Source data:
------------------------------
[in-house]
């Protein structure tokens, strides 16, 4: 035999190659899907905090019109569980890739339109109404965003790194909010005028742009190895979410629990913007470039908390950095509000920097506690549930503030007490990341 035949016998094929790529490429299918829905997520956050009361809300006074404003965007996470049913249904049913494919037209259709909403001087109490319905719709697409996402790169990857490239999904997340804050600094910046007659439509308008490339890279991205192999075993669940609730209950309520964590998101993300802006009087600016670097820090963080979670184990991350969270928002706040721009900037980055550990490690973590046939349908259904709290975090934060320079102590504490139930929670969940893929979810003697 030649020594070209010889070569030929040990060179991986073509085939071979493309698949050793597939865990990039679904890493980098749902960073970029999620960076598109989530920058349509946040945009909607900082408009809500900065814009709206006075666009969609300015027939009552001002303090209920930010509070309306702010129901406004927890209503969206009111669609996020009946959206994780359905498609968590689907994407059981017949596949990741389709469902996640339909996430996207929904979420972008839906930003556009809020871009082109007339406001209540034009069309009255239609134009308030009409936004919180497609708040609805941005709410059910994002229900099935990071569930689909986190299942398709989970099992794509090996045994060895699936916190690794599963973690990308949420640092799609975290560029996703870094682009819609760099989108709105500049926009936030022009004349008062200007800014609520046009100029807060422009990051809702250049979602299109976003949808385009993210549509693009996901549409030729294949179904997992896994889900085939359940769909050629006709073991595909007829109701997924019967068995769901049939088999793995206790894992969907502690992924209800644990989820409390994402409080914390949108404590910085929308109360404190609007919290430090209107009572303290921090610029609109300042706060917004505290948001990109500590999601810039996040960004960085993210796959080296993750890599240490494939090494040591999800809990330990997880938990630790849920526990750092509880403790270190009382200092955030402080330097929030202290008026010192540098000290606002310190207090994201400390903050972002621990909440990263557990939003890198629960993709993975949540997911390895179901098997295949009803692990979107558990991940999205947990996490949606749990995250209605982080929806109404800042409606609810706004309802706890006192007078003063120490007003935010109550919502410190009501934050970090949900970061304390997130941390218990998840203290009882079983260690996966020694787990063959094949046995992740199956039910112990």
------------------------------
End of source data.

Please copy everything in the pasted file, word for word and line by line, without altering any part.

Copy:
[in-house]
């Protein structure tokens, strides 16, 4: 035999190659899907905090019109569980890739339109109404965003790194909010005028742009190895979410629990913007470039908390950095509000920097506690549930503030007490990341 035949016998094929790529490429299918829905997520956050009361809300006074404003965007996470049913249904049913494919037209259709909403001087109490319905719709697409996402790169990857490239999904997340804050600094910046007659439509308008490339890279991205192999075993669940609730209950309520964590998101993300802006009087600016670097820090963080979670184990991350969270928002706040721009900037980055550990490690973590046939349908259904709290975090934060320079102590504490139930929670969940893929979810003697 030649020594070209010889070569030929040990060179991986073509085939071979493309698949050793597939865990990039679904890493980098749902960073970029999620960076598109989530920058349509946040945009909607900082408009809500900065814009709206006075666009969609300015027939009552001002303090209920930010509070309306702010129901406004927890209503969206009111669609996020009946959206994780359905498609968590689907994407059981017949596949990741389709469902996640339909996430996207929904979420972008839906930003556009809020871009082109007339406001209540034009069309009255239609134009308030009409936004919180497609708040609805941005709410059910994002229900099935990071569930689909986190299942398709989970099992794509090996045994060895699936916190690794599963973690990308949420640092799609975290560029996703870094682009819609760099989108709105500049926009936030022009004349008062200007800014609520046009100029807060422009990051809702250049979602299109976003949808385009993210549509693009996901549409030729294949179904997992896994889900085939359940769909050629006709073991595909007829109701997924019967068995769901049939088999793995206790894992969907502690992924209800644990989820409390994402409080914390949108404590910085929308109360404190609007919290430090209107009572303290921090610029609109300042706060917004505290948001990109500590999601810039996040960004960085993210796959080296993750890599240490494939090494040591999800809990330990997880938990630790849920526990750092509880403790270190009382200092955030402080330097929030202290008026010192540098000290606002310190207090994201400390903050972002621990909440990263557990939003890198629960993709993975949540997911390895179901098997295949009803692990979107558990991940999205947990996490949606749990995250209605982080929806109404800042409606609810706004309802706890006192007078003063120490007003935010109550919502410190009501934050970090949900970061304390997130941390218990998840203290009882079983260690996966020694787990063959094949046995992740199956039910112990």